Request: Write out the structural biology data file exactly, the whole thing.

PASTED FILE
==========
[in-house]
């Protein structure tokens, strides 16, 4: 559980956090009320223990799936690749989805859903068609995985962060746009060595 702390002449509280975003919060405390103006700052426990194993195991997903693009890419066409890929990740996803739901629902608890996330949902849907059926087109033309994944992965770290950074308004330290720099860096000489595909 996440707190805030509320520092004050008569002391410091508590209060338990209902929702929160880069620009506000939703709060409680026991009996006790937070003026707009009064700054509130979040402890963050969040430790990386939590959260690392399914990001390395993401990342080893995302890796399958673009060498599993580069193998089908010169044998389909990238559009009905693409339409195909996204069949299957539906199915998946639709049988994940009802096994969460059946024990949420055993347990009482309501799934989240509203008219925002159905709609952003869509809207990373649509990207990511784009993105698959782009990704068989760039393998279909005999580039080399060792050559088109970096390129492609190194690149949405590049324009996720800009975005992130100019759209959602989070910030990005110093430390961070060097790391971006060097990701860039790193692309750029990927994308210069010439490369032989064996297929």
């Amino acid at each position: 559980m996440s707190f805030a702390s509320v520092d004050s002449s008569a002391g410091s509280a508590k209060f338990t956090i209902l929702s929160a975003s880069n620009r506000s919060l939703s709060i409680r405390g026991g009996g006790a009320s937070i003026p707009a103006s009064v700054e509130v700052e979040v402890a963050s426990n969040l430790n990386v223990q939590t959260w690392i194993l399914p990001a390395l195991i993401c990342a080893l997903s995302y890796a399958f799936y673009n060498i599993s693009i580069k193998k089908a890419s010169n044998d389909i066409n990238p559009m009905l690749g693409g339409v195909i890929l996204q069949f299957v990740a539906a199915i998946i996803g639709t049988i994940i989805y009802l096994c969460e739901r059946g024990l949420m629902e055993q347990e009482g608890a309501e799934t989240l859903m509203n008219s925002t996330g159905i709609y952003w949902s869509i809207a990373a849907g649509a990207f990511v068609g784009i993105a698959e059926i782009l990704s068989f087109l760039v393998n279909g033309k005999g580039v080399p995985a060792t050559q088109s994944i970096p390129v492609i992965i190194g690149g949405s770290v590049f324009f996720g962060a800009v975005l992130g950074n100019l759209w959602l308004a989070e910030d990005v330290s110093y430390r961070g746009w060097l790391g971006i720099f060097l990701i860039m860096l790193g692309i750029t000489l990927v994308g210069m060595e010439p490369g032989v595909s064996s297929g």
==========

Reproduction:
[in-house]
């Protein structure tokens, strides 16, 4: 559980956090009320223990799936690749989805859903068609995985962060746009060595 702390002449509280975003919060405390103006700052426990194993195991997903693009890419066409890929990740996803739901629902608890996330949902849907059926087109033309994944992965770290950074308004330290720099860096000489595909 996440707190805030509320520092004050008569002391410091508590209060338990209902929702929160880069620009506000939703709060409680026991009996006790937070003026707009009064700054509130979040402890963050969040430790990386939590959260690392399914990001390395993401990342080893995302890796399958673009060498599993580069193998089908010169044998389909990238559009009905693409339409195909996204069949299957539906199915998946639709049988994940009802096994969460059946024990949420055993347990009482309501799934989240509203008219925002159905709609952003869509809207990373649509990207990511784009993105698959782009990704068989760039393998279909005999580039080399060792050559088109970096390129492609190194690149949405590049324009996720800009975005992130100019759209959602989070910030990005110093430390961070060097790391971006060097990701860039790193692309750029990927994308210069010439490369032989064996297929």
């Amino acid at each position: 559980m996440s707190f805030a702390s509320v520092d004050s002449s008569a002391g410091s509280a508590k209060f338990t956090i209902l929702s929160a975003s880069n620009r506000s919060l939703s709060i409680r405390g026991g009996g006790a009320s937070i003026p707009a103006s009064v700054e509130v700052e979040v402890a963050s426990n969040l430790n990386v223990q939590t959260w690392i194993l399914p990001a390395l195991i993401c990342a080893l997903s995302y890796a399958f799936y673009n060498i599993s693009i580069k193998k089908a890419s010169n044998d389909i066409n990238p559009m009905l690749g693409g339409v195909i890929l996204q069949f299957v990740a539906a199915i998946i996803g639709t049988i994940i989805y009802l096994c969460e739901r059946g024990l949420m629902e055993q347990e009482g608890a309501e799934t989240l859903m509203n008219s925002t996330g159905i709609y952003w949902s869509i809207a990373a849907g649509a990207f990511v068609g784009i993105a698959e059926i782009l990704s068989f087109l760039v393998n279909g033309k005999g580039v080399p995985a060792t050559q088109s994944i970096p390129v492609i992965i190194g690149g949405s770290v590049f324009f996720g962060a800009v975005l992130g950074n100019l759209w959602l308004a989070e910030d990005v330290s110093y430390r961070g746009w060097l790391g971006i720099f060097l990701i860039m860096l790193g692309i750029t000489l990927v994308g210069m060595e010439p490369g032989v595909s064996s297929g």